as much time stretching as you do riding but it should have a higher priority
than riding. By this I mean that if because of time pressures you are faced
with the choice from time to time between stretching and riding, miss the
ride and do the stretching. Get hold of a copy of 'Stretching and Flexibility'
by Kit Laughlin. It is as good a self help manual as you will find.
Once you start to improve your flexibility, symmetry and function, by all
means start to creep the seat up. Don't think that there is any goal to achieve
in the sense of a measurement that you must achieve. The ideal seat height
is the one where you can function efficiently while remaining pain and injury
free. Best of luck.
I am a relative newcomer to cycling, and I have a pedal stroke question. When
I watch racing on TV, it appears as if there is an inward slant to the racers'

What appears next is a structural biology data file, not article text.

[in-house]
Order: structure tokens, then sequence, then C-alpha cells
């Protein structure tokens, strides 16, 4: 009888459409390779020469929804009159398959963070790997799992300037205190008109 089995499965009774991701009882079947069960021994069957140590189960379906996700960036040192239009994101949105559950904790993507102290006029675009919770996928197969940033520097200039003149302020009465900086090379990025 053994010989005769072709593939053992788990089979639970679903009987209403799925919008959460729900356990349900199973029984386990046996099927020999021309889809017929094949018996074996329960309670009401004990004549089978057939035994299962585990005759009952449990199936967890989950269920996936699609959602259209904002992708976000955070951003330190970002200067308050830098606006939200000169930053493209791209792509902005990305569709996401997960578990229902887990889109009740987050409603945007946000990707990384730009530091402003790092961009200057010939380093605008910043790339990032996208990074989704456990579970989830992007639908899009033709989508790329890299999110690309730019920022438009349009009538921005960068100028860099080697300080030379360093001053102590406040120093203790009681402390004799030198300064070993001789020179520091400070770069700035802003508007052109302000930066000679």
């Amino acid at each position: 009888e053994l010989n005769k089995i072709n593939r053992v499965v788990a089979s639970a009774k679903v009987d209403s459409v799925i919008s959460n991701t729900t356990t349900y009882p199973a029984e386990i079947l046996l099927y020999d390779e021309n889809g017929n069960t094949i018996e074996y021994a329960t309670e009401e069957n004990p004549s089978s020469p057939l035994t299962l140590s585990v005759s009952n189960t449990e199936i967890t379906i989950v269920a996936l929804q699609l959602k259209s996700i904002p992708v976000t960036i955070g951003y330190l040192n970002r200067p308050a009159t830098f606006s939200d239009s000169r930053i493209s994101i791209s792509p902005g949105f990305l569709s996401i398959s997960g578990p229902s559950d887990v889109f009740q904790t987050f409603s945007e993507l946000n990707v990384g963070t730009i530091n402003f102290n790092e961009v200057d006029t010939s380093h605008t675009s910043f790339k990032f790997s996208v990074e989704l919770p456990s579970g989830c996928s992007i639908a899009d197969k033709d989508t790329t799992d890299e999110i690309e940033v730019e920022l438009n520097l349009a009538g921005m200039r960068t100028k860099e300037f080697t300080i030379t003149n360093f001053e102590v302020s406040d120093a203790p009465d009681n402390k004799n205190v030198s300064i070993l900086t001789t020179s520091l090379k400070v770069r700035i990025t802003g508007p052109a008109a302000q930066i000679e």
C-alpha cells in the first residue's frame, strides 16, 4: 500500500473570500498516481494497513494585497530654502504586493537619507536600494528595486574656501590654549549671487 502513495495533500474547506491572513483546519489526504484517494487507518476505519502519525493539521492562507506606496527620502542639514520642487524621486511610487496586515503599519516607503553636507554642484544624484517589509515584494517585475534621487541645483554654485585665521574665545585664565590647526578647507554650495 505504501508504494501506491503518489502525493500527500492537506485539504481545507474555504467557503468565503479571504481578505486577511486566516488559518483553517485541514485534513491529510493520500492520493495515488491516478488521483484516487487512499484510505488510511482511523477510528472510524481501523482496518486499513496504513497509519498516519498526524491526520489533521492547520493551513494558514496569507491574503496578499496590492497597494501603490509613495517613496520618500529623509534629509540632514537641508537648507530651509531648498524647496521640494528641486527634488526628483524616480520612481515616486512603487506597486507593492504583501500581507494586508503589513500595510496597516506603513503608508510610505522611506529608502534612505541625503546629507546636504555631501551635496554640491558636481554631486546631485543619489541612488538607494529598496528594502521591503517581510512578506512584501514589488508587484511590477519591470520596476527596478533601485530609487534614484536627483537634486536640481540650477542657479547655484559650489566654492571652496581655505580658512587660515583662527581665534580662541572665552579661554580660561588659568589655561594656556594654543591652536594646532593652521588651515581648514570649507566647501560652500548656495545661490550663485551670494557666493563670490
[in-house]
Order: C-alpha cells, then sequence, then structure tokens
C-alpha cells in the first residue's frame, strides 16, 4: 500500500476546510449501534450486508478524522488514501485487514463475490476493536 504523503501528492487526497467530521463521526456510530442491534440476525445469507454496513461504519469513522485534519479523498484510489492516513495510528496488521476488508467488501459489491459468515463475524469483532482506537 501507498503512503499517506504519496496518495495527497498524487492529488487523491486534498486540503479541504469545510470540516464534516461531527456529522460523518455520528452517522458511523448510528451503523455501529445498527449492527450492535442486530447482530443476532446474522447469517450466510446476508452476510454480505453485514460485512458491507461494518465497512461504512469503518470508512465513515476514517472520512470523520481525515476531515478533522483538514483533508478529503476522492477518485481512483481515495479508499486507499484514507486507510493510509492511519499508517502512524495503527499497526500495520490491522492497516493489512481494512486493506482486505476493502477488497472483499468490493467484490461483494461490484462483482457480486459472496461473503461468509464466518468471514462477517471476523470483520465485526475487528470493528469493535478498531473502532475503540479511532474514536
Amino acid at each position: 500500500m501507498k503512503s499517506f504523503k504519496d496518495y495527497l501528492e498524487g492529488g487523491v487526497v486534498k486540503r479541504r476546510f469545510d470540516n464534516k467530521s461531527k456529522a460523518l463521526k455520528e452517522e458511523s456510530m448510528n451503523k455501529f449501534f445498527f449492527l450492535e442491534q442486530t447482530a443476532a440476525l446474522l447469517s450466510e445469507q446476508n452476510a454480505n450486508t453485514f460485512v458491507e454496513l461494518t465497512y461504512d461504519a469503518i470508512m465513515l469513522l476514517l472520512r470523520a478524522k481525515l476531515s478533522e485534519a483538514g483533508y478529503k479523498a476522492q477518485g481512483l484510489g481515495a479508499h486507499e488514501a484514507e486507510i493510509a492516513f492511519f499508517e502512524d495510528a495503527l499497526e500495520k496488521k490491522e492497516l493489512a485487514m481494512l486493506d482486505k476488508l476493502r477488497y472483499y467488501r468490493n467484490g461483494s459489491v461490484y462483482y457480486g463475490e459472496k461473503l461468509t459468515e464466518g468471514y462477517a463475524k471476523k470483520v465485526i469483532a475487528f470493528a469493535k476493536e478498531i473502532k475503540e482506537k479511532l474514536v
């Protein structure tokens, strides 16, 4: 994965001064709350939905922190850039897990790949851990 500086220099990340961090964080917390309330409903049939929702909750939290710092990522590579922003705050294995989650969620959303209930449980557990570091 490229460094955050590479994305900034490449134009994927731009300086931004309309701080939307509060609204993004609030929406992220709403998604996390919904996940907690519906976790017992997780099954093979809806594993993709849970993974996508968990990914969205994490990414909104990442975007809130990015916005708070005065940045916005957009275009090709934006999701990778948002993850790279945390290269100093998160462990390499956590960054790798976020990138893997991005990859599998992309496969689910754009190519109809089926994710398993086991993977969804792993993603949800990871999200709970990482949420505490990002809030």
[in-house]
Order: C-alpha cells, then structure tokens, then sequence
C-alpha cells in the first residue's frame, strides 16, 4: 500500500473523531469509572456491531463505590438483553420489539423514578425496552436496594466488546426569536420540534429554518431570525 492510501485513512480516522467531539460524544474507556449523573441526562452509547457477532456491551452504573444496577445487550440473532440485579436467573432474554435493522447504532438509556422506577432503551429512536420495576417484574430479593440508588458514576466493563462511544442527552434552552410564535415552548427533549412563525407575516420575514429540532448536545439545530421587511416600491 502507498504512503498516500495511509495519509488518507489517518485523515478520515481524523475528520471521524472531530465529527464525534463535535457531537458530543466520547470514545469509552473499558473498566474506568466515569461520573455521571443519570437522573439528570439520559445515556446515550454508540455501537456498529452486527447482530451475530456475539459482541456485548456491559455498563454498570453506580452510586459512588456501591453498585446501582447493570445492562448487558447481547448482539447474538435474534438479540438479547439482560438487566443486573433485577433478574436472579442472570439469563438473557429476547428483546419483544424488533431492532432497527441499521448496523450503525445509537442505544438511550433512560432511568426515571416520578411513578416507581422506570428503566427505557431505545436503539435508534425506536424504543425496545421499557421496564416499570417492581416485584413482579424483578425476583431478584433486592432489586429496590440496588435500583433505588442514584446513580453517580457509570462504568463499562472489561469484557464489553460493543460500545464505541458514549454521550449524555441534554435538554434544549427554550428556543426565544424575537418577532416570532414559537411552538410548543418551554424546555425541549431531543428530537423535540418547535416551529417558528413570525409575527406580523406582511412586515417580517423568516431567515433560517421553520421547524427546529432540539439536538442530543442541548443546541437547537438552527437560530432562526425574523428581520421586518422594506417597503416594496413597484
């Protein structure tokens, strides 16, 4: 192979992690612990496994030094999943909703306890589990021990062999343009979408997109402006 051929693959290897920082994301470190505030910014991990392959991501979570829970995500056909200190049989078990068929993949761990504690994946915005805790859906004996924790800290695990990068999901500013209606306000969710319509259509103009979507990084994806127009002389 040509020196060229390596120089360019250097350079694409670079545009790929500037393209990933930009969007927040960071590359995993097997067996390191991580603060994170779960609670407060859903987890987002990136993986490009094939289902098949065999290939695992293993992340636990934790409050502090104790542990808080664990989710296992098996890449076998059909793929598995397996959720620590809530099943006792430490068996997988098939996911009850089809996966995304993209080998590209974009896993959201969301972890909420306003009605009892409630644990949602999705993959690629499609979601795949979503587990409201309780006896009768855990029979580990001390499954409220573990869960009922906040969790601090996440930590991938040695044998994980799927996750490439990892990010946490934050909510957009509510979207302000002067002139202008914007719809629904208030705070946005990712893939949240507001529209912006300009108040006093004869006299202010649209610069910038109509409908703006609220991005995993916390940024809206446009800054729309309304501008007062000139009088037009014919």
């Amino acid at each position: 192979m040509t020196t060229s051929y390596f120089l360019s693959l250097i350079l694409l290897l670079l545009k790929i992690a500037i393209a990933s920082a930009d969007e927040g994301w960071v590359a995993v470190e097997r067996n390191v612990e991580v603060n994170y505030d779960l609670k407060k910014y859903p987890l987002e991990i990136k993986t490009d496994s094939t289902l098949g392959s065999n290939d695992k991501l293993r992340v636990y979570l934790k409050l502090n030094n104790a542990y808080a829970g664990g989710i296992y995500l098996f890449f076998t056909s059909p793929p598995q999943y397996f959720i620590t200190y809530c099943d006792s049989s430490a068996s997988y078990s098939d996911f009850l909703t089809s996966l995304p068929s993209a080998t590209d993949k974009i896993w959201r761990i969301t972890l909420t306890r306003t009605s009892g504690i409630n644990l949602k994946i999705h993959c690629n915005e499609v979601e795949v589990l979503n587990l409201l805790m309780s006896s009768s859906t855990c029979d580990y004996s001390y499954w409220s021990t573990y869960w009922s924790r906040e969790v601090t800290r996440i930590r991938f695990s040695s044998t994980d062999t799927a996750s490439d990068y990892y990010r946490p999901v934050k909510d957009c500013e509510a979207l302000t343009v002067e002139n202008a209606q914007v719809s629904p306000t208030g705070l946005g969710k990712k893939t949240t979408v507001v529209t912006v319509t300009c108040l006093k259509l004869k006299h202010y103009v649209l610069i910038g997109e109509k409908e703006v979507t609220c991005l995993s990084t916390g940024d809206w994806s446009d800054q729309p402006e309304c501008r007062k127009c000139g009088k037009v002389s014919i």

knees towards the middle of the bike when they pedal. When I am on my bike,
my knees seem to be exactly perpendicular to the ground and my pedal stroke
seems to be exactly up and down. Is there something with the fit of my bike
that is wrong, or perhaps a problem with my pedaling stroke? Thanks for any
information you can offer.
Steve Hogg Replies
Keep pedaling, and don't worry about it as you don't have a problem. If your
knees track straight up and down without deviation, many
people who enquire about knee problems with this forum would be envious of
you. Don't emulate the pros, be MC.
I have just purchased a new bike with standard geometry, which I was professionally
fitted for. Previously I rode a compact geometry frame for a number of years,
and have been riding 300 a week for a while with no issues at all. I have had